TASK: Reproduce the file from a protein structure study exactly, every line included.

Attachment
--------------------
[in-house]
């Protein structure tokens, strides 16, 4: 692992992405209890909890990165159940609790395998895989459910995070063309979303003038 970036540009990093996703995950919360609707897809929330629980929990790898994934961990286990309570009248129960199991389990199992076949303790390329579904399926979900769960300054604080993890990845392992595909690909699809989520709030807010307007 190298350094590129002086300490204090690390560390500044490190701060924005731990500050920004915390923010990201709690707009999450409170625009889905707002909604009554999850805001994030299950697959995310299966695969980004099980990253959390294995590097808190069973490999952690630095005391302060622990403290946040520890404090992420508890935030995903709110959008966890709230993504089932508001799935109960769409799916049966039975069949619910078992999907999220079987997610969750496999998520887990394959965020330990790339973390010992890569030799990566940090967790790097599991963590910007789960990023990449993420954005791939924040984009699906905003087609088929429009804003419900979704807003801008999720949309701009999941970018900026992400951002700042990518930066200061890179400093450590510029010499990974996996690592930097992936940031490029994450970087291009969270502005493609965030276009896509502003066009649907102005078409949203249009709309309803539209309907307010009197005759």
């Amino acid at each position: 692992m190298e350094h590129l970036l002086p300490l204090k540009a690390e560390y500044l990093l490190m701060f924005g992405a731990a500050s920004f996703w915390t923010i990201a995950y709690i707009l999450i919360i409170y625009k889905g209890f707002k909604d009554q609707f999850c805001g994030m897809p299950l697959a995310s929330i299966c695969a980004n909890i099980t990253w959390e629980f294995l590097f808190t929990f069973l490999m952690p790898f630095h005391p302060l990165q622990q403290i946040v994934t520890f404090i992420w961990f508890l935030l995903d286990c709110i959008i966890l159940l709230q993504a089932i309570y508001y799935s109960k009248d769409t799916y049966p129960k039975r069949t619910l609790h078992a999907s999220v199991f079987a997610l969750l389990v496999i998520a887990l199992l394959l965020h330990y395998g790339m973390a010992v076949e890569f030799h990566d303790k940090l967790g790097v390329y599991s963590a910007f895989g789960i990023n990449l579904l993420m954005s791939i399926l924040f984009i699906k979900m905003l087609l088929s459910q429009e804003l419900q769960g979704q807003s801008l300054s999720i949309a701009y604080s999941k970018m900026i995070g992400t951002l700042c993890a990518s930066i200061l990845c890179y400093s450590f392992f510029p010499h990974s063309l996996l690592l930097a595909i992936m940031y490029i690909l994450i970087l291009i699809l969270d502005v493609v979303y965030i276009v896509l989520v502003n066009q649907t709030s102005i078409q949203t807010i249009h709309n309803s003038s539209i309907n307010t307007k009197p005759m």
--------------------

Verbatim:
[in-house]
């Protein structure tokens, strides 16, 4: 692992992405209890909890990165159940609790395998895989459910995070063309979303003038 970036540009990093996703995950919360609707897809929330629980929990790898994934961990286990309570009248129960199991389990199992076949303790390329579904399926979900769960300054604080993890990845392992595909690909699809989520709030807010307007 190298350094590129002086300490204090690390560390500044490190701060924005731990500050920004915390923010990201709690707009999450409170625009889905707002909604009554999850805001994030299950697959995310299966695969980004099980990253959390294995590097808190069973490999952690630095005391302060622990403290946040520890404090992420508890935030995903709110959008966890709230993504089932508001799935109960769409799916049966039975069949619910078992999907999220079987997610969750496999998520887990394959965020330990790339973390010992890569030799990566940090967790790097599991963590910007789960990023990449993420954005791939924040984009699906905003087609088929429009804003419900979704807003801008999720949309701009999941970018900026992400951002700042990518930066200061890179400093450590510029010499990974996996690592930097992936940031490029994450970087291009969270502005493609965030276009896509502003066009649907102005078409949203249009709309309803539209309907307010009197005759």
């Amino acid at each position: 692992m190298e350094h590129l970036l002086p300490l204090k540009a690390e560390y500044l990093l490190m701060f924005g992405a731990a500050s920004f996703w915390t923010i990201a995950y709690i707009l999450i919360i409170y625009k889905g209890f707002k909604d009554q609707f999850c805001g994030m897809p299950l697959a995310s929330i299966c695969a980004n909890i099980t990253w959390e629980f294995l590097f808190t929990f069973l490999m952690p790898f630095h005391p302060l990165q622990q403290i946040v994934t520890f404090i992420w961990f508890l935030l995903d286990c709110i959008i966890l159940l709230q993504a089932i309570y508001y799935s109960k009248d769409t799916y049966p129960k039975r069949t619910l609790h078992a999907s999220v199991f079987a997610l969750l389990v496999i998520a887990l199992l394959l965020h330990y395998g790339m973390a010992v076949e890569f030799h990566d303790k940090l967790g790097v390329y599991s963590a910007f895989g789960i990023n990449l579904l993420m954005s791939i399926l924040f984009i699906k979900m905003l087609l088929s459910q429009e804003l419900q769960g979704q807003s801008l300054s999720i949309a701009y604080s999941k970018m900026i995070g992400t951002l700042c993890a990518s930066i200061l990845c890179y400093s450590f392992f510029p010499h990974s063309l996996l690592l930097a595909i992936m940031y490029i690909l994450i970087l291009i699809l969270d502005v493609v979303y965030i276009v896509l989520v502003n066009q649907t709030s102005i078409q949203t807010i249009h709309n309803s003038s539209i309907n307010t307007k009197p005759m």